W. Bill is no more (but maybe you can get some of their cloth)

The firm W Bill was founded by William Bill in 1846, in Mold, North Wales. Originally WIlliam Bill specialised in blankets and Welsh flannels, but they soon branched out into tweeds and later into the finest cashmeres. Initially using tweed for menswear was a radical move, popularised by the Duke of Windsor in particular.  and the firm moved to London in 1892.  W Bill tweeds and knitwear were worn by Picasso, Shacketon and Hilary. The firm also exported a lot of cloth to the US through Brooks Brothers and other suppliers.

Until recently fabrics for tailored suits and mens’ outfits were available in the Saville Row area, kept in vast vaults. The tailor could send out for a bolt of cloth (with say 100 metres on it) and it would be brought around to drape on the customer. Personally I find this is the only satisfactory way to buy fabric. Choosing a nice colour and fabric from a pattern bunch is just not the same experience as feeling the weight and drape of a fabric on your body and seeing the impact of the texture, scale and colour against your own shape, size and colouring.

 

I first heard about this company though an article in the Financial Times “How to Spend it” Magazine. It explained how the vintage fabrics are in demand because of their quality, the fact that they are “London shrunk” and much more robust than contemporary clothes.

Until 1988 the firm was run by descendants of William Bill. The company was sold in March last year, having been sold by the family in 1990. The name is now owned by a major supplier of cloth to the tailoring trade. The whole warehouse was liquidated and the cloth ended up with tailors, on eBay, and in local sales.

Anyway the other day I dropped into one of my favourite London fabric shops Misan, in Berwick St, which has a ( rather pricey) bargain basement. There are some super choices here. I was very pleased to get the yellow wool that I have used for Esme’s coat. And if you can’t get to central London there is some W Bill cloth available on eBay.

W Bill tweeds at Misan
Selection of vintage tweeds at Misan

 

 

 

10 Responses

  1. Nice little video on the London shrunk process here
    http://www.britishpathe.com/video/london-shrinking-house

  2. I will visit Misan next time I invade my daughter’s flat for the weekend.

  3. I got mine from Misan too. I think I spent 30 minutes+ touching every bolt, never sure enough which one to get. It was hard, I know I made the right decision, but I think I’ll go again for an orange wool. I hope it will still be there!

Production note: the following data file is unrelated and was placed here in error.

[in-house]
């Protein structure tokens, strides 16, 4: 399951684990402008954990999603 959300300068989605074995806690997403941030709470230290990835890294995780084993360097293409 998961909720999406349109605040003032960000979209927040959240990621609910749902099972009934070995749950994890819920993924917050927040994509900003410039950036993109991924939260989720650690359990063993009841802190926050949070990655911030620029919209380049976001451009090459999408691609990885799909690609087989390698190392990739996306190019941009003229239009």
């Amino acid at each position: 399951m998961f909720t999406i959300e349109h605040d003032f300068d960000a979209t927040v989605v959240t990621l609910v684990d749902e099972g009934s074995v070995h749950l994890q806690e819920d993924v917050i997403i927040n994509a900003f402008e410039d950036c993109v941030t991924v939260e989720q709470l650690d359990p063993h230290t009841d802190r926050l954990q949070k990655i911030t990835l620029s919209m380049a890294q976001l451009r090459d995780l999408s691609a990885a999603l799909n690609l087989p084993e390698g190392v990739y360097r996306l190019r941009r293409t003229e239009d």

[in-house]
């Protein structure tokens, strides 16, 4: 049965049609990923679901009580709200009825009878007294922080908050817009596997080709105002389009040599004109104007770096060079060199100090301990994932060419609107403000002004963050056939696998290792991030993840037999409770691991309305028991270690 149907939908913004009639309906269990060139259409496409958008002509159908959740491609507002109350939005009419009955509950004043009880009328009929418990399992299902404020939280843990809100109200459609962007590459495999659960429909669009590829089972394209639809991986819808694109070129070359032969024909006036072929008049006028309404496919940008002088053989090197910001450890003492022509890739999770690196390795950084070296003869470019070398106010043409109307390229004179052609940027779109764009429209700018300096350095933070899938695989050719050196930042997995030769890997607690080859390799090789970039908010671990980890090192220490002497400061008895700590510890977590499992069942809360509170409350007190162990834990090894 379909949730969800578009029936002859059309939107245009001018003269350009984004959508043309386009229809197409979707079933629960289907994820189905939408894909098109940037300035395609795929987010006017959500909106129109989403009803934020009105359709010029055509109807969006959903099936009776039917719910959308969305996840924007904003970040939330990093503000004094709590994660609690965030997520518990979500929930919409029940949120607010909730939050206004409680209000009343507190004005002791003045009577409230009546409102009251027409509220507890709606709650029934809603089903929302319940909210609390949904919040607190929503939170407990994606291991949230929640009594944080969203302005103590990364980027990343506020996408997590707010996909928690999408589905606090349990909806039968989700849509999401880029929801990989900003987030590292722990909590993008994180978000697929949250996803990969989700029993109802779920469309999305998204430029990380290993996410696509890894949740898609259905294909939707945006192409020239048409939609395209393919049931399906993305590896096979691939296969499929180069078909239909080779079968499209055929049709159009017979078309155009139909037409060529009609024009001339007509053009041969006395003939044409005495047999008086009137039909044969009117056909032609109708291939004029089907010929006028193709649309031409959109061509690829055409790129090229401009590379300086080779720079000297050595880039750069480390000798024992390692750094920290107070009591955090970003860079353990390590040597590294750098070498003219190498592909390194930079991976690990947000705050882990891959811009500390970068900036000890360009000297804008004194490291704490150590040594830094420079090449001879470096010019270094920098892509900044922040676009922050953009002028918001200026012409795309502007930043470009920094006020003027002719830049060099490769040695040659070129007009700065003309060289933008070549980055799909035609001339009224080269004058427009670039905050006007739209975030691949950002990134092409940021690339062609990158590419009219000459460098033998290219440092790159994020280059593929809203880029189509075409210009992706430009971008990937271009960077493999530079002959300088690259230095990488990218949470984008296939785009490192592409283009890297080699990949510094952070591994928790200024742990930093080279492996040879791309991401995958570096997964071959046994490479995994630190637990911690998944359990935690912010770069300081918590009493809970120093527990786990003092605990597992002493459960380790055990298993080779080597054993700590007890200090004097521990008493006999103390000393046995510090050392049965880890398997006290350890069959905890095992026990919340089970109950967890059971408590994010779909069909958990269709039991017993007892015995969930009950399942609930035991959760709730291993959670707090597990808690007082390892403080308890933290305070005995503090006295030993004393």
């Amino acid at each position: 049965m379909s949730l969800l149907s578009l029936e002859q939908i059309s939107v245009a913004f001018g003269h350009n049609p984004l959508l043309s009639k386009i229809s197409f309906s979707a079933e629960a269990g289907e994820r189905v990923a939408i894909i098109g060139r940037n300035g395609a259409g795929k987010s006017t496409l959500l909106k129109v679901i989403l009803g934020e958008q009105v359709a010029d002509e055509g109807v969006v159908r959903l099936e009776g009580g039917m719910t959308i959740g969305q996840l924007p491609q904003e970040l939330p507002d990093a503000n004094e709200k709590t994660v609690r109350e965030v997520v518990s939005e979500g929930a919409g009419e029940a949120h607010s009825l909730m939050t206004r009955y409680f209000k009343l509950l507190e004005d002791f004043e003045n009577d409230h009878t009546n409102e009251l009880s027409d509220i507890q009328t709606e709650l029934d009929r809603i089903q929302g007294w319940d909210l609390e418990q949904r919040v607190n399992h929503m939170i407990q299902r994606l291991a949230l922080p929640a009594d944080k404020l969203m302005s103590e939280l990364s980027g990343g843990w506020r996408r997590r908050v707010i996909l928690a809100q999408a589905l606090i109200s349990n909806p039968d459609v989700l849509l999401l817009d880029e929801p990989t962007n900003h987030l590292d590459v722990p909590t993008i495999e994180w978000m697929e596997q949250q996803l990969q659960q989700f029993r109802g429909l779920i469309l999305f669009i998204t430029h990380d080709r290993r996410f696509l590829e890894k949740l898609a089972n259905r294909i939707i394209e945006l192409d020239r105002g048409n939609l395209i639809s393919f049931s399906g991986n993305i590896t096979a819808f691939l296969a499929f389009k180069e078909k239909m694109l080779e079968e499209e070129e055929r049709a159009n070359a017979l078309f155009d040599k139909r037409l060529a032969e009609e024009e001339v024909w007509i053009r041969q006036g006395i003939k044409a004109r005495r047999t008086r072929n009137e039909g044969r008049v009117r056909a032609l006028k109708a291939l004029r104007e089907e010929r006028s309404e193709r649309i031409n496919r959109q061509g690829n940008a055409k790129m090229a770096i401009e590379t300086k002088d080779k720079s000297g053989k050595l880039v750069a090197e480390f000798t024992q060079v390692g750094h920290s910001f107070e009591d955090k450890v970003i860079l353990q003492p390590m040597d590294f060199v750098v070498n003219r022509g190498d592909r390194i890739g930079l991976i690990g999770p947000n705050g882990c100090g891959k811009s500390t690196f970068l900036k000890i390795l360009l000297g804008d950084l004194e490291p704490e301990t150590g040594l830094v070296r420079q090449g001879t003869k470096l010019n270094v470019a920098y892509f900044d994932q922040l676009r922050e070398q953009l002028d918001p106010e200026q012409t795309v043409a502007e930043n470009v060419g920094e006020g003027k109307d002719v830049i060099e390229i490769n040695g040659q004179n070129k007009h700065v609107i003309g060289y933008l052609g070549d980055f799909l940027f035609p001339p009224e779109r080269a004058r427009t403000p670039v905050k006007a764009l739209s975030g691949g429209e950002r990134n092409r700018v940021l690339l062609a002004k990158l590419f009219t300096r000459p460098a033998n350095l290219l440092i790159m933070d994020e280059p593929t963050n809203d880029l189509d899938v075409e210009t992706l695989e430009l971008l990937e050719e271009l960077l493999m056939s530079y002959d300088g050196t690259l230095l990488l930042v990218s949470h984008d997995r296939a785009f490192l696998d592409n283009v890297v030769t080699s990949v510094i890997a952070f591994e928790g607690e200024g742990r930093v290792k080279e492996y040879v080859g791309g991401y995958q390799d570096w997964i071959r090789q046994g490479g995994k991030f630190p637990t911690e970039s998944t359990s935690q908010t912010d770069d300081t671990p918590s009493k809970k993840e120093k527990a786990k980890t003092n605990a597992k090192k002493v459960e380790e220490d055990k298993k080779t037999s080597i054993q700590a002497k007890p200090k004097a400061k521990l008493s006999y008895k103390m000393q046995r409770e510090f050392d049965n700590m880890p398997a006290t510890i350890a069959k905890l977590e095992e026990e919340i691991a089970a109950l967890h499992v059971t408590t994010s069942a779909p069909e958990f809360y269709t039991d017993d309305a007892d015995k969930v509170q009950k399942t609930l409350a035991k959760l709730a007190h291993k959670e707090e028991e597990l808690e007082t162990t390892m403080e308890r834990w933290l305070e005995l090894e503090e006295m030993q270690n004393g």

4. Oh my goodness how drool-worthy and how sad re. the ending of a firm like this. I can see at least one bolt of green that I would want to buy immediately. I’m also imagining being draped in this cloth – a lovely thought for this morning.

  5. Oh my gracious, what wonderfully stocked shelves! Sad when the old stand-bys have to go, isn’t it. There are lots of fabulous coats-in-waiting there….

  6. I visited but didn’t buy as I’ve no plans yet for items which require this quality; one day for sure, but quite a few techniques away yet.

  7. Laura Mackay

    I worked for W. Bill when I was 18 years old. I worked in the office just off of south Malton Lane. I think it was off New Bond St. I was an invoice typist. We typed all the invoices for the cloth which used to go overseas to Japan and the USA. I left when I had my firs baby in 1968. I then came back to work for the Bills when they moved to Kentish Town in about 1973 when by then my two children were at school and nursery. I once again typed invoices and was on the reception desk also answering the phones. Mr. David was there and also Mr Soward. We had a large place there where all the cloth was cut and packed and sent overseas. It was a wonderful firm to work for. The cloth was the best you could find anywhere.Such a good family. They were very good to me. I only left in 1975 to start a new life in Australia. I did keep in touch with Mr David Bill and his wife Eleanor, and even saw them when I came back to England for a visit. I kept in touch until they both passed away.

    • Hello Laura – thank you so much for adding your personal story here. It brings the company to life for readers. So much is has changed in the world of fashion and fabric in the UK it is nice to recollect how it used to be.

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